Samadhi Movie, "The Pathless Path" Parts 1, 2 and 3

Samadhi 3 (The Pathless Path)

We are grateful to present our new film, Samadhi Part 3, “The Pathless Path”

The transition that humanity is going through at this time offers an opportunity for deep inner transformation and awakening to our true nature.

Samadhi Part 1 – “Maya, the Illusion of the Self”

[ Movie Transcript ]

Samadhi is an ancient Sanskrit word, for which there is no modern equivalent. There is a fundamental challenge with making a film about Samadhi. Samadhi points to something that can’t be conveyed on the level of mind.

This film is simply the outer manifestation of my own inner journey. The intention is not to teach you about Samadhi, or provide information for your mind, but to inspire you to directly discover your true nature. Samadhi is relevant now more than ever. We are at a time in history where we have not only forgotten Samadhi, but we have forgotten what we forgot.

This forgetting is Maya, the illusion of the self.

As humans most of us live immersed in our daily lives, with little thought of who we are, why we are here, or where we’re going. Most of us have never realized the true self, the soul or what the Buddha called annata – that which is beyond name and form, beyond thinking. As a result we believe we are these limited bodies. We live in fear, either conscious or unconscious, that the limited self structure that we are identified with, will die.

In today’s world the vast majority of people who are engaged in religious or spiritual practices such as yoga, prayer, meditation, chanting or any kind of ritual, are practicing techniques which are conditioned. Which means they are just part of the ego construct. The seeking and the activity isn’t the problem- thinking you have found the answer in some external form is the problem.

Spirituality in its most common form is no different than the pathological thinking that is going on everywhere. It is a further agitation of the mind. More human doing, as opposed to human being. The ego construct wants more money, more power, more love, more of everything. Those on the so-called spiritual path desire to be more spiritual, more awake, more equanimous, more peaceful, more enlightened. The danger for you watching this film is that your mind will want to acquire Samadhi . Even more dangerous is that your mind might think it has acquired Samadhi. Whenever there is a desire to attain something you can be sure that it is the ego construct at work. Samadhi is not about attaining or adding anything to yourself. Read more

Samadhi Part 2 (It’s Not What You Think)

Samadhi begins with a leap into the unknown. In the ancient traditions in order to realize Samadhi it was said that one must ultimately turn consciousness away from all known objects; from all external phenomena, conditioned thoughts and sensations, toward consciousness itself. Toward the inner source; the heart or essence of one’s being.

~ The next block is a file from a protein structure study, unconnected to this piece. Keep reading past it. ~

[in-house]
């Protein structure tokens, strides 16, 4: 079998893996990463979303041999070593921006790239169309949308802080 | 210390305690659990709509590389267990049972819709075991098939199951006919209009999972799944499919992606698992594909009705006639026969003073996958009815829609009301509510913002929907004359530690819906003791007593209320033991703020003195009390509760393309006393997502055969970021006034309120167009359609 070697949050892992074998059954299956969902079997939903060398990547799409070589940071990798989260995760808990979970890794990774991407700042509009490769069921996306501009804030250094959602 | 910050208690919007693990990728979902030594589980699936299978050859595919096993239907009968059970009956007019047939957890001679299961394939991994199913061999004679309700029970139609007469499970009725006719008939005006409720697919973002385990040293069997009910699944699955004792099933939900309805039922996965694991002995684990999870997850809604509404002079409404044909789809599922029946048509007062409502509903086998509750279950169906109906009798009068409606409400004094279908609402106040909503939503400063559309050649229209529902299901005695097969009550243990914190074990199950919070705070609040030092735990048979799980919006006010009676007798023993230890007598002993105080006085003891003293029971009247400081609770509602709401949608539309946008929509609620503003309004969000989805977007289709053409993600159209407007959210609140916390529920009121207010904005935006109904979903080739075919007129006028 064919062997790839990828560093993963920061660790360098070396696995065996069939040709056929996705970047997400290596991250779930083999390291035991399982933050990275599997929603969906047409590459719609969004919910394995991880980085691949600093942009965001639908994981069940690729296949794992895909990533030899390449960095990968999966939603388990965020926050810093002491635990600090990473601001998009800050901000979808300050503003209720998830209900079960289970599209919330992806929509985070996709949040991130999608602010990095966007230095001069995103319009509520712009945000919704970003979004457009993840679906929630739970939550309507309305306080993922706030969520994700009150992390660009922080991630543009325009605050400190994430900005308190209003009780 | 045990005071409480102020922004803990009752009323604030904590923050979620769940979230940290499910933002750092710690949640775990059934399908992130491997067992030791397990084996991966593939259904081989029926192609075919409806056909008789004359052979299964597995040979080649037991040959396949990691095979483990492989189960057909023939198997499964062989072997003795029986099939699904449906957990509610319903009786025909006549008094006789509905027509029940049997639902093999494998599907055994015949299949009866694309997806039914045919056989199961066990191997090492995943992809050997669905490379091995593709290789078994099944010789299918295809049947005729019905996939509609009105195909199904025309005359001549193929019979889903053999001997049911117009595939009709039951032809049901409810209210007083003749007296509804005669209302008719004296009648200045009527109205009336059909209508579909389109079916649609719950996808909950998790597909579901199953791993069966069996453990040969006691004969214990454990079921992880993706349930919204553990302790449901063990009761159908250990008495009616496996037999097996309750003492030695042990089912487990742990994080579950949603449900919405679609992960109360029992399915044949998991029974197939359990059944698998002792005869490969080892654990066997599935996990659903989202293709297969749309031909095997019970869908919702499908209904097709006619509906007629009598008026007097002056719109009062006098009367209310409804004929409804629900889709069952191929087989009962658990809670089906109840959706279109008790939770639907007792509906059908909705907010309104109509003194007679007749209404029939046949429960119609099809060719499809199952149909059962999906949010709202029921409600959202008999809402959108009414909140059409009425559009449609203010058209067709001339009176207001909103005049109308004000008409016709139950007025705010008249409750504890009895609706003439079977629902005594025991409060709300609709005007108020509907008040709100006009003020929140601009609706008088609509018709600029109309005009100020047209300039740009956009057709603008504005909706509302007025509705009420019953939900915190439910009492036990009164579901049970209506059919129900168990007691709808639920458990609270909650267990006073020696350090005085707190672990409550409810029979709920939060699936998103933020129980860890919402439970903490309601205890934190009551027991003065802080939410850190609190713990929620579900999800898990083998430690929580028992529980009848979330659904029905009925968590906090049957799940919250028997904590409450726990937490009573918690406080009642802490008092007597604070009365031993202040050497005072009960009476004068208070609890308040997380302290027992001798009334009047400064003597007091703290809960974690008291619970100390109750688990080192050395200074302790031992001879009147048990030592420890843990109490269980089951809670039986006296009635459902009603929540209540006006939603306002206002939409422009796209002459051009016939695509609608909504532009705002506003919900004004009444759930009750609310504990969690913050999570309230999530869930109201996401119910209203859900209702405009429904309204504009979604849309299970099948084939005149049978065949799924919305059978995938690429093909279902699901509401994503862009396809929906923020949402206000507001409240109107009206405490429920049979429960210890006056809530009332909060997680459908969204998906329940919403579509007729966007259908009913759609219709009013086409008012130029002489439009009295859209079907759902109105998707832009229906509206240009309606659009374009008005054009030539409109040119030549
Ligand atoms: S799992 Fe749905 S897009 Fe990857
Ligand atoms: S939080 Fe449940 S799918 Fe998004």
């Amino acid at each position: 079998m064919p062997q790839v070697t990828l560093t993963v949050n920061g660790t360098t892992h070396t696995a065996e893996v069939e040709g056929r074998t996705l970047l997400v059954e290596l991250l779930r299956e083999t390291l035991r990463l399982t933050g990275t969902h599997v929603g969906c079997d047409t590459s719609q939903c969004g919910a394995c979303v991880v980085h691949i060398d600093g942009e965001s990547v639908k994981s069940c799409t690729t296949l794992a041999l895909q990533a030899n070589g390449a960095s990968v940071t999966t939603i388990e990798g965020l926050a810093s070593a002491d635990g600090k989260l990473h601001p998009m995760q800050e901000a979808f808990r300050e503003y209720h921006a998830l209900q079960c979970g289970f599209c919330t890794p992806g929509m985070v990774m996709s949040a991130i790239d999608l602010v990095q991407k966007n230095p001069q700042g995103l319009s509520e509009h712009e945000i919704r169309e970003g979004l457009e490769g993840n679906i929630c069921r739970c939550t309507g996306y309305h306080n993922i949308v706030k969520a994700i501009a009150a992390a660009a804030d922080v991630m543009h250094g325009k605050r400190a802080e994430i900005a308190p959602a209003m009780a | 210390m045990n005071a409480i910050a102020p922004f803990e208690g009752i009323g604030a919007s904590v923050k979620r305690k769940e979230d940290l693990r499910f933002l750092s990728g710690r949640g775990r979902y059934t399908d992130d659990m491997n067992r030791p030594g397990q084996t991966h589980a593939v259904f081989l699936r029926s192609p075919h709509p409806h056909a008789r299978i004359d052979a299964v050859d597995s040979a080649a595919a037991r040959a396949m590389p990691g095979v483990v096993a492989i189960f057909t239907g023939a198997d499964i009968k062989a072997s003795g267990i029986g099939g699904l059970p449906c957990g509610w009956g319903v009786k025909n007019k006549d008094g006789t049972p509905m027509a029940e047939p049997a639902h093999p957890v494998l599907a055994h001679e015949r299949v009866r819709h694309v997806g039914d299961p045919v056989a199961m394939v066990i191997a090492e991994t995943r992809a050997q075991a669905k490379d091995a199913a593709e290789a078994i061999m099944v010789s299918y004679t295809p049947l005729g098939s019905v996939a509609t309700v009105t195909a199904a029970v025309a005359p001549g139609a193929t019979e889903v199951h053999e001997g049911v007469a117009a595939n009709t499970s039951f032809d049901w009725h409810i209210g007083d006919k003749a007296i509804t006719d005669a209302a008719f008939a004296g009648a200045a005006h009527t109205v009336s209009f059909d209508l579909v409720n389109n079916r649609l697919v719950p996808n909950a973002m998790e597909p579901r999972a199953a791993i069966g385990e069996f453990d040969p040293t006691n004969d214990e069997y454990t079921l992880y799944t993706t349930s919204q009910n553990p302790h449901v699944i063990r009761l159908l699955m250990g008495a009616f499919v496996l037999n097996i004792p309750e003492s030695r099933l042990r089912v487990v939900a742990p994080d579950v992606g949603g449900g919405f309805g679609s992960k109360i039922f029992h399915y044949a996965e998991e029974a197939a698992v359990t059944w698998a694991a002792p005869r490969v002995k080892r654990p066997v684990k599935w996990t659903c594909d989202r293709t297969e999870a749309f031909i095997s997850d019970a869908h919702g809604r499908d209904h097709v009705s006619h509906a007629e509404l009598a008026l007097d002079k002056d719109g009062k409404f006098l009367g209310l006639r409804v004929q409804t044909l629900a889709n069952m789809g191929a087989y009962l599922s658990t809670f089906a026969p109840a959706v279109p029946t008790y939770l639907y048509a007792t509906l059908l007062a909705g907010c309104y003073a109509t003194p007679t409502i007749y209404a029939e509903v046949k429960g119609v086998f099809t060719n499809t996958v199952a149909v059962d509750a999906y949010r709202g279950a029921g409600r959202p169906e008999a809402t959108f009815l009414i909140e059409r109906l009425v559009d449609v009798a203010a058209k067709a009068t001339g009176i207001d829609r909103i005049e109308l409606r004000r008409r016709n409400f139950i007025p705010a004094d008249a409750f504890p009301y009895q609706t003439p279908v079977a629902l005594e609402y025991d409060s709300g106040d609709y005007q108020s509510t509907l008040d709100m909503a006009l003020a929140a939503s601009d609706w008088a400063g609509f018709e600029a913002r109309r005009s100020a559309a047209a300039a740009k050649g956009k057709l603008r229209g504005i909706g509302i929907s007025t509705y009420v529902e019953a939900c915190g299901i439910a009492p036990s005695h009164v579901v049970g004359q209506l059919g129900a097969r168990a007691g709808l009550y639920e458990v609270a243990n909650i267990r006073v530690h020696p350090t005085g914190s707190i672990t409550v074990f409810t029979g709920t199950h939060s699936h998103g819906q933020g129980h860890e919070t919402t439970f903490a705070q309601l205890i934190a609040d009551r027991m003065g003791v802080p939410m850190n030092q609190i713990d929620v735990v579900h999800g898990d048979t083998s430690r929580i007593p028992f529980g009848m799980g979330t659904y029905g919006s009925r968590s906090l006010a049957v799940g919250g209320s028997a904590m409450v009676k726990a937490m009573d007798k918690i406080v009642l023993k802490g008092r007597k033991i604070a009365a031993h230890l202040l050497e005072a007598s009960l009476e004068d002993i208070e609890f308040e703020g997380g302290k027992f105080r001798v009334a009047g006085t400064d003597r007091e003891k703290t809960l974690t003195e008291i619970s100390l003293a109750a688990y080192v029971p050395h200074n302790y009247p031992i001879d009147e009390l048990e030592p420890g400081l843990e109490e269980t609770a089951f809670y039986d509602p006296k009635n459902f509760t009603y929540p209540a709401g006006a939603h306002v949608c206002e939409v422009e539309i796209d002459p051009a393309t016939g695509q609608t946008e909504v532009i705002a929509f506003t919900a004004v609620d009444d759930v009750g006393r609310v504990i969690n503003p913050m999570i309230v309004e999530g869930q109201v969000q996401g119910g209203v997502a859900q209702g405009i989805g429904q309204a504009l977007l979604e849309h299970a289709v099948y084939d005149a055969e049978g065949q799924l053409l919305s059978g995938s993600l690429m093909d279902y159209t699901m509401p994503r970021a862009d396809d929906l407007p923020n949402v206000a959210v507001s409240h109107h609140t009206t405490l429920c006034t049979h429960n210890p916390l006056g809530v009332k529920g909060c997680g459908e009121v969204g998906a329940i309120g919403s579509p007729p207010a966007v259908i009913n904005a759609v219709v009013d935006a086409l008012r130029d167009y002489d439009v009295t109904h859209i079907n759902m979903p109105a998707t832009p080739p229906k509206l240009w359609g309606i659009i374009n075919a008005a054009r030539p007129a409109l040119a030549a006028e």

In this film when we use the word Samadhi we are pointing to the transcendent. To the highest Samadhi which has been named Nirvikalpa Samadhi. In Nirvikalpa Samadhi there’s a cessation of self activity, of all seeking and doing. We can only speak about what falls away as we approach it and what reappears when we return from it. There is neither perception nor non-perception, neither “thing” nor “no thing”, neither consciousness nor unconsciousness. It is absolute, unfathomable, and inscrutable to the mind. When the self returns to activity there’s a not knowing; a kind of rebirth, and everything becomes new again. We are left with the perfume of the divine, which lingers longer as one evolves on the path.

There are numerous types of Samadhi described in the ancient traditions and language has created much confusion over the years. We are choosing to use the word Samadhi to point to the transcendent union, but we could have used a word from another tradition just as easily. Samadhi is an ancient Sanskrit term common to the Vedic yogic and Samkhya traditions of India, and has permeated many other spiritual traditions. Samadhi is the eighth limb of Patanjali’s eight limbs of the yoga, and the eighth part of the Buddha’s Noble Eightfold Path. The Buddha used the word “Nirvana”, the cessation of “vana” or the cessation of self activity. Patanjali described yoga or Samadhi as “chitta vritti nirodha”, the Sanskrit meaning “cessation of the whirlpool or spiral of mind.” It is a disentangling of consciousness from the entire matrix or creatrix of mind. Samadhi does not signify any concept because to realize it requires a dropping of the conceptual mind.
[ Read full movie transcript ]


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